Fake test kits for sexually transmitted infections, available to buy online, could be fuelling an increase in diseases such as chlamydia, syphilis and gonorrhoea, the medicines regulator is warning.
Nearly 10,000 fake STI and HIV testing kits have been seized in the UK in the last three years, the Medicines and Healthcare Regulatory Agency (MHRA) says, prompting it to urge people to take a closer look at what they are buying to be sure that what they are getting is legitimate.
STI and HIV test kits can be delivered to your door and are an option for people to test themselves for diseases at home who don't want to visit a clinic or buy a kit from a pharmacy, either because of a lack of time or embarrassment.
Fake test kits can produce a false negative result - when a test shows negative and the person is actually positive, meaning someone could incorrectly believe they are infection-free and unknowingly spread the disease to others.
The number of cases of gonorrhoea in England went up by 22% in the past year compared to 2016, with syphilis cases increasing by 20%, according to data from Public Health England.
A significant number of kits sold online, many manufactured in China, are fake, the MHRA say.
A quarter of 18-30 year olds have bought medical products including test kits online in the past year, with almost one in 10 admitted to buying products they knew or strongly suspected to be fake, research by the agency found.
Six out of ten people surveyed bought fake tests online to avoid "the embarrassment of buying the kits in a shop or pharmacy".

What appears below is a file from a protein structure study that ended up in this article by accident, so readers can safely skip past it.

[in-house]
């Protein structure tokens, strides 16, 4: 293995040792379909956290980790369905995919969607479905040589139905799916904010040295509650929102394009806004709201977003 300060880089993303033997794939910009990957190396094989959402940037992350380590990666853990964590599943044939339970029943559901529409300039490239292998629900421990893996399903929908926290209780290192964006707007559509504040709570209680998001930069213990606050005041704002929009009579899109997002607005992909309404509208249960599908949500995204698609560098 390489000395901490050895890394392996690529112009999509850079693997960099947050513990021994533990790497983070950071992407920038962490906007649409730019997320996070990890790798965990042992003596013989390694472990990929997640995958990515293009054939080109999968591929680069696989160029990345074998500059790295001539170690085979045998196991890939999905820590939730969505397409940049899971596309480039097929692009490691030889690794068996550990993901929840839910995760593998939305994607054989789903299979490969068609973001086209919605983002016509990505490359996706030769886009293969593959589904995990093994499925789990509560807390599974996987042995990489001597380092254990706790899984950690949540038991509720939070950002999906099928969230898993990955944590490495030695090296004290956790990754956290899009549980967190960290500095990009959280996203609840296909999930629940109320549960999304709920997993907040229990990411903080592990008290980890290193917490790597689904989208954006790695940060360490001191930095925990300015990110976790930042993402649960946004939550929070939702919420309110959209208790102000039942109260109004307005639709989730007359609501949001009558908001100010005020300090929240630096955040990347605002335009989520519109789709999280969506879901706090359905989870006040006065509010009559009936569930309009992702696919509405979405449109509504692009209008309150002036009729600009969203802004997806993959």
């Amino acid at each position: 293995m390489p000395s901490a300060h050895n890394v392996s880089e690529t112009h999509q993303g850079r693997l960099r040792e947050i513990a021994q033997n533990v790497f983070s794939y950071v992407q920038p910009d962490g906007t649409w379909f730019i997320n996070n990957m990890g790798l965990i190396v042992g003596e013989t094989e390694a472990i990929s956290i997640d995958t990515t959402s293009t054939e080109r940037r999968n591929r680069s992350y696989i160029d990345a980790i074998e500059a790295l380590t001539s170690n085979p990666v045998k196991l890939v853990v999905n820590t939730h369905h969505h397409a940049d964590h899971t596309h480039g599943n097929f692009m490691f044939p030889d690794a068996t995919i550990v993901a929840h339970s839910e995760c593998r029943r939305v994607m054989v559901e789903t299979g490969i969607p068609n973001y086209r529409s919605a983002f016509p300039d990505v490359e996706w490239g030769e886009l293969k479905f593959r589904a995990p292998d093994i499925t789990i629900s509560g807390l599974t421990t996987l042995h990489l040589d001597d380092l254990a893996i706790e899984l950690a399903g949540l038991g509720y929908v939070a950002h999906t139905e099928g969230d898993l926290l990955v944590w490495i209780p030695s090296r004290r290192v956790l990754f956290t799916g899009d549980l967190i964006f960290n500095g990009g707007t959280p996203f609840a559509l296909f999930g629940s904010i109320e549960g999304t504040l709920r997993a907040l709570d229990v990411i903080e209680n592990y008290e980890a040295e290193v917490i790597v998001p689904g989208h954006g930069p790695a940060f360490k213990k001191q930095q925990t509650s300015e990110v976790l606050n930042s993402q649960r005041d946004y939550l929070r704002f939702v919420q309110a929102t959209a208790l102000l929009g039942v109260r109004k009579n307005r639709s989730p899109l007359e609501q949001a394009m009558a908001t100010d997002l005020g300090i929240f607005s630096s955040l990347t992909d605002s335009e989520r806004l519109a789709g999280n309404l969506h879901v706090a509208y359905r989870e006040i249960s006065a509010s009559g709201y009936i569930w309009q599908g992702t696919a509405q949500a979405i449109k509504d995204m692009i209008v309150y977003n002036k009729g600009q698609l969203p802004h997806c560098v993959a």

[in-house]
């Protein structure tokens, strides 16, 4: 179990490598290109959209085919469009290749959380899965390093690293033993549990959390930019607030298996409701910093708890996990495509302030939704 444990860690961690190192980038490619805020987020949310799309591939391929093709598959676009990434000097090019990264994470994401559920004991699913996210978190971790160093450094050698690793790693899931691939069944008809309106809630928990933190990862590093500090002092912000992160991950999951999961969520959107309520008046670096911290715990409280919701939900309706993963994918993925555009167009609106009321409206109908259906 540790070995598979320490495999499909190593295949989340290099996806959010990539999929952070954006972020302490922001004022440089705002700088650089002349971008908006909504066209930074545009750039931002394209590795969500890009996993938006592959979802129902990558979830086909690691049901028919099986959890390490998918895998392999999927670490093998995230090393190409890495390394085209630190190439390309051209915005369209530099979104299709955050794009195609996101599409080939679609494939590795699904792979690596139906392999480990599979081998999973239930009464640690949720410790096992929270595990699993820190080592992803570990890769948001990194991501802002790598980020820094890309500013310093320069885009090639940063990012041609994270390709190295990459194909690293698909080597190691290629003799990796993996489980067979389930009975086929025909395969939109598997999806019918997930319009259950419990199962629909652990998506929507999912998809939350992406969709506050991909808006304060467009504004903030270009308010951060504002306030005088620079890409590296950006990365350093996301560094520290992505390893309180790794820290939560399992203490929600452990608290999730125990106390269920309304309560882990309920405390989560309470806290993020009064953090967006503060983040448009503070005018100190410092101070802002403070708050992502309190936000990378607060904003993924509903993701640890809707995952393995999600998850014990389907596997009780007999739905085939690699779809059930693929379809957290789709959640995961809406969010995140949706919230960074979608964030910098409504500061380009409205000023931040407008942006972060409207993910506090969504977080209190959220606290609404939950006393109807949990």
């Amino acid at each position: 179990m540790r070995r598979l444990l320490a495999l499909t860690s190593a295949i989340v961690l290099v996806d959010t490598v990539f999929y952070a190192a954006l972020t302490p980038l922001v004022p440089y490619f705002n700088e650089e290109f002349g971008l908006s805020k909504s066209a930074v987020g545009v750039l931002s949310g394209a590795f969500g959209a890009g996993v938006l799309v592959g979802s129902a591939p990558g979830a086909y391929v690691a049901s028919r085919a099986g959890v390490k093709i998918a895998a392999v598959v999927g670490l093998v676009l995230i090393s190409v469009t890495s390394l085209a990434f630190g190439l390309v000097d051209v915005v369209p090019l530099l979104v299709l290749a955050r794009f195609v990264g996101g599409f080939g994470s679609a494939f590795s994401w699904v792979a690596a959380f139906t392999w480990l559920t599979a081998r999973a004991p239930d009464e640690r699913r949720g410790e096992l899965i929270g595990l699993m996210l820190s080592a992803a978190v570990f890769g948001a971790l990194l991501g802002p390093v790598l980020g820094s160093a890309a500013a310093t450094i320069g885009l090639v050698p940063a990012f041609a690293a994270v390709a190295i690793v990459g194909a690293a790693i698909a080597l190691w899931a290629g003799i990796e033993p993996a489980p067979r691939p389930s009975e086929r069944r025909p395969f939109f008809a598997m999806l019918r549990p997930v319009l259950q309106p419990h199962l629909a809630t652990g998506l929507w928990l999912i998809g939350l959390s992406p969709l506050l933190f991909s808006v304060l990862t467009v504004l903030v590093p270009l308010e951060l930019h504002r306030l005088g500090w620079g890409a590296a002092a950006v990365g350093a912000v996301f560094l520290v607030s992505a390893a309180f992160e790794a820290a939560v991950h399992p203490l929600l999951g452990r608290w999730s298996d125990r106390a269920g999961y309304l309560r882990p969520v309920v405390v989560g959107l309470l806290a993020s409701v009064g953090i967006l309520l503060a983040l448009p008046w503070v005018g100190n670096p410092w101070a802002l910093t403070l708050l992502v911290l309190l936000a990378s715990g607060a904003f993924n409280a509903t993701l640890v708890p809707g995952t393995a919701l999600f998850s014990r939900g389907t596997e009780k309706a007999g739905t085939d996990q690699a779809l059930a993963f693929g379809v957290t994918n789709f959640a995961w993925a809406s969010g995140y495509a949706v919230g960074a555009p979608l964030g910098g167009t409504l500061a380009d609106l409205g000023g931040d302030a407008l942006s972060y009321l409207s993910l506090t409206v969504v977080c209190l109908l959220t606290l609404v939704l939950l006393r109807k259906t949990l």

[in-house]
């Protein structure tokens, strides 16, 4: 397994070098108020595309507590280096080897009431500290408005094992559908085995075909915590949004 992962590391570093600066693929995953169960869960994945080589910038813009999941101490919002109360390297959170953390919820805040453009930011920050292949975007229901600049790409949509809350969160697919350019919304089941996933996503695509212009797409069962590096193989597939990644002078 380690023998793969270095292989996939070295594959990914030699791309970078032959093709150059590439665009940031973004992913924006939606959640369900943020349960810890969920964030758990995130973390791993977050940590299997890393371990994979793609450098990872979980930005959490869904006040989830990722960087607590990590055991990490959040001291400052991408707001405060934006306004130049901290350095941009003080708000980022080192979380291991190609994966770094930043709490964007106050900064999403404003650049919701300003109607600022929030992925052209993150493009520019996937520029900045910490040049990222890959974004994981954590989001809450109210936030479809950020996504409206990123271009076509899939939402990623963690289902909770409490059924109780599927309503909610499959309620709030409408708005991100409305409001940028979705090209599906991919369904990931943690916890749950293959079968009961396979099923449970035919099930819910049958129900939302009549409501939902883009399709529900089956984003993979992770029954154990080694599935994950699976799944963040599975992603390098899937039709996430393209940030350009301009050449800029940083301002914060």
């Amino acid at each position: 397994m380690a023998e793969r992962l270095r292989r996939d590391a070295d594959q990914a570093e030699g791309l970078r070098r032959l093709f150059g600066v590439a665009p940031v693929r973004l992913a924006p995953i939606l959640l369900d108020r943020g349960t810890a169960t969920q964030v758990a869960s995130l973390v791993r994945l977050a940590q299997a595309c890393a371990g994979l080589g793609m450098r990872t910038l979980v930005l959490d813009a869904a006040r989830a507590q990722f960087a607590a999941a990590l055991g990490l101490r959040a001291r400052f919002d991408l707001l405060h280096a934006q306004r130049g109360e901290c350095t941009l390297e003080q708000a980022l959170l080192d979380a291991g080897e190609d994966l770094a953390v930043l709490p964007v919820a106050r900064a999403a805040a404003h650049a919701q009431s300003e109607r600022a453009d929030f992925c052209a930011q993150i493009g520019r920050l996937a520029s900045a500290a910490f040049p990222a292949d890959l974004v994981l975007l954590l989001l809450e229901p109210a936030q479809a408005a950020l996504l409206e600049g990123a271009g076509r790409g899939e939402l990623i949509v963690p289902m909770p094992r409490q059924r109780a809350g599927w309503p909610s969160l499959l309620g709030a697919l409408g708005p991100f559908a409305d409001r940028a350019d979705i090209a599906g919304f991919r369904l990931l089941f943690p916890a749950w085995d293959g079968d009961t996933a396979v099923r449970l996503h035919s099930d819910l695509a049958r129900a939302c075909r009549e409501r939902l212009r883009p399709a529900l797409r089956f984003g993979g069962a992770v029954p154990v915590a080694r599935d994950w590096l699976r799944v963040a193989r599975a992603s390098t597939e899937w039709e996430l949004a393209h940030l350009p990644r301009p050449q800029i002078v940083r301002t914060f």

- How can you tell a fake from the real thing?
The MHRA say the easiest way to tell whether a kit is fake is by the poor instructions that come with it, which are often printed on a home printer.
Legitimate kits will have a CE mark on them, a sign which shows it meets certain safety standards.
Another giveaway is the packaging - fake kits often come in a zip lock bag or even just a sandwich bag.
Legitimate STI kits can be purchased safely online, so if you're too embarrassed to go to the clinic, make sure what you're buying is from a reputable pharmacist and be aware of the signs of a fake.
Graeme Tunbridge from the MHRA says: “Before you buy a self-test kit, think about speaking to a healthcare professional or accessing NHS services that will test you for free. If you do go ahead, we want to encourage the purchase of products that are likely to provide an accurate result.
“Know what you’re buying by purchasing self-test kits from a safe and legitimate provider. Look for the distance selling logo which means that the supplier is registered with the MHRA to sell medicines to the public and has been accredited as a legitimate source. And do make sure that the test is easy to use and has clear instructions."